back to article Apple exec sues over 'ageist' removal of $800k stock bonus

A 67-year-old director in Apple's Intellectual Property Enforcement unit is suing the company for age discrimination, alleging Apple unfairly took away a special bonus it uses to "retain key employees" in lead positions because of his age. Donald K Shruhan's legal team, citing the infamous internal IBM comms disparaging …

  1. aerogems Silver badge

    I've done some contracting work at Apple, and one thing I will say is that, at least at the campus I worked at, their workforce was actually quite a bit older than most other places I've worked. Most people seemed to be in their 40s give or take a decade. Some people were obviously older than that.

    Not saying that this guy's claims don't have merit, just that of all Apple's workers, even just within Silicon Valley, I have personally seen probably only a tiny fraction. However, compared to places like Google, where they have things like beer kegs and ping pong tables set up as perks, and it seems rare to see someone much over their 30s, Apple's workforce is quite a bit more mature.

    1. DS999 Silver badge

      If that 67 year old worked at IBM he would have been pushed out 15 years ago.

    2. Geoff Campbell Silver badge

      In their 40s, eh? Bloody ancient, right?


    3. Anonymous Coward

      "I've done some contracting work at Apple"

      You've probably just breached your NDA posting that. Watch out. Fruit suit incoming?

      1. aerogems Silver badge

        Yeah... I don't really know anything people would find interesting. I don't get anywhere near the fun stuff, though what I do is something a lot of people would be upset about if I didn't do it.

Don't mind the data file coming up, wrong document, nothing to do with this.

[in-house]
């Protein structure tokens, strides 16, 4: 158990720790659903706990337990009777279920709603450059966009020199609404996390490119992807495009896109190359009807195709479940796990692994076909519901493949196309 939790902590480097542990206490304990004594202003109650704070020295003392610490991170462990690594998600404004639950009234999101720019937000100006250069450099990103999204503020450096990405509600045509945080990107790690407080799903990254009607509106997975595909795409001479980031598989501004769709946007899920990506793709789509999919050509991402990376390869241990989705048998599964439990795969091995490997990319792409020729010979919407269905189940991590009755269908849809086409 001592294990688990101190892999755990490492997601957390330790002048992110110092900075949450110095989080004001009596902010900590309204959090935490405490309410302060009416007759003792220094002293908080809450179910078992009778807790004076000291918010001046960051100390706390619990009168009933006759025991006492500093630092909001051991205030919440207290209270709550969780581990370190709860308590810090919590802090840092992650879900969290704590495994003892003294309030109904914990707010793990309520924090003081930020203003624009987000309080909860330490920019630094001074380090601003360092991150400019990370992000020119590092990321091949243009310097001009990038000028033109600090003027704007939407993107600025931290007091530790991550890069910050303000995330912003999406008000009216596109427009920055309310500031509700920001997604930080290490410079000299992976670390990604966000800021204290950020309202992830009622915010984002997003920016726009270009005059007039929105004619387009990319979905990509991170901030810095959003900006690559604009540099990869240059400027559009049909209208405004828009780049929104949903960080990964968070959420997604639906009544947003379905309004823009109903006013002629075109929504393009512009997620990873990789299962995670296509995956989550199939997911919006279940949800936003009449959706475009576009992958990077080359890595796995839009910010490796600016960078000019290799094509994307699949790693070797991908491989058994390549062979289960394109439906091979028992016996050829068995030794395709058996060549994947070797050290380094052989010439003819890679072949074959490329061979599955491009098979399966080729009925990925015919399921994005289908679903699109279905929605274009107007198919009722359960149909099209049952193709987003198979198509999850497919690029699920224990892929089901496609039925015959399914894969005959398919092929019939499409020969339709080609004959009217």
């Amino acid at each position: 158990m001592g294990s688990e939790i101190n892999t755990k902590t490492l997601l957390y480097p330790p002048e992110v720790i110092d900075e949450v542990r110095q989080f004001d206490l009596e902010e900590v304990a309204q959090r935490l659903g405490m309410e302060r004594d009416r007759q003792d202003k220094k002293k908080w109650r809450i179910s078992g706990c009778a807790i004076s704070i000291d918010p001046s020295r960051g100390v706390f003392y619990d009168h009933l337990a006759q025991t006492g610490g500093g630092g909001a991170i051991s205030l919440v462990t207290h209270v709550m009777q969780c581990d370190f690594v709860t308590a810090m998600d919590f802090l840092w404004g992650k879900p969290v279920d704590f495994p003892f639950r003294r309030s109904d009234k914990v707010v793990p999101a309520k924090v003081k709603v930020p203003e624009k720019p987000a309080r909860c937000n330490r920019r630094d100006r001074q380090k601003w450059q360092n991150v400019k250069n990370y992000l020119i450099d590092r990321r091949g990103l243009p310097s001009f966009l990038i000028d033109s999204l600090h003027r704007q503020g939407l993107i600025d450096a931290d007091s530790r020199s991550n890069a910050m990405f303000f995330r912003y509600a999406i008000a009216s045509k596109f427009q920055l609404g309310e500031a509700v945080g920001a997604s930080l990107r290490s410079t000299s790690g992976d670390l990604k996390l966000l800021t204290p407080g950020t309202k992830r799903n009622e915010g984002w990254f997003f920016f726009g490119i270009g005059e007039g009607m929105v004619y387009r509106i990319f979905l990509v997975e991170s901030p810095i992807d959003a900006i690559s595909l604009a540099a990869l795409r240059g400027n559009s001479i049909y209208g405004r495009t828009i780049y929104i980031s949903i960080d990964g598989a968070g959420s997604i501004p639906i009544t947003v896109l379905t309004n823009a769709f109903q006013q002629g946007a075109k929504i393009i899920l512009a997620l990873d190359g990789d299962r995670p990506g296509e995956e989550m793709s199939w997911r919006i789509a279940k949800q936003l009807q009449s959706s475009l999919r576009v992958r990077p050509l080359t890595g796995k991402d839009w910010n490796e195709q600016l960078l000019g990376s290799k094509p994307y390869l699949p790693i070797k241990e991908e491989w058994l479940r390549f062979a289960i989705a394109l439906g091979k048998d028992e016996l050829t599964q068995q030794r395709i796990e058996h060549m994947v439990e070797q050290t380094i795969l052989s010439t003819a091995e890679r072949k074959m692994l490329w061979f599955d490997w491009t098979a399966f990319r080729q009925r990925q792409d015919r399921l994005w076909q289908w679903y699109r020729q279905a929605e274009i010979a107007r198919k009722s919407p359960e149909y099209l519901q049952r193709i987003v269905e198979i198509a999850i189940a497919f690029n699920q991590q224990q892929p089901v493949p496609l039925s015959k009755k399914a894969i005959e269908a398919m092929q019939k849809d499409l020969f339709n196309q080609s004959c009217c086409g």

4. The Man Who Fell To Earth Silver badge


      The point of the suit is that he's never told Apple when he intends to retire. There is no mandatory retirement in the US in general. Mandatory retirement at a set age was abolished in 1986 by an amendment to the federal Age Discrimination in Employment Act (ADEA). There are some exceptions for occupations that have high physical fitness requirements, such as military personnel and airline pilots.

      One of my best Systems Engineers is 74 and had no plans to retire anytime soon. I will turn 66 soon and I plan to work well into my 70's. Apple should settle, as if he can document his claims, they don't stand a chance.

  2. Anonymous Coward
    Anonymous Coward

    Foot. Shot....

    Am I the only one that thinks his chance's of getting any further RSUs are pretty much NULL?

    1. Steve Kerr

      Re: Foot. Shot....

      From the looks of it, all future RSUs are already NULL as looking behind the scenes, they're trying to manage him out.

      So yeah, he's suing for ageism.

      1. Dave@Home

        Re: Foot. Shot....

        Weirdly I saw a post just today on an anonymous network site called Blind

        An Apple employee (albeit a lot younger than this) got a decent review but no RSU's and was confused.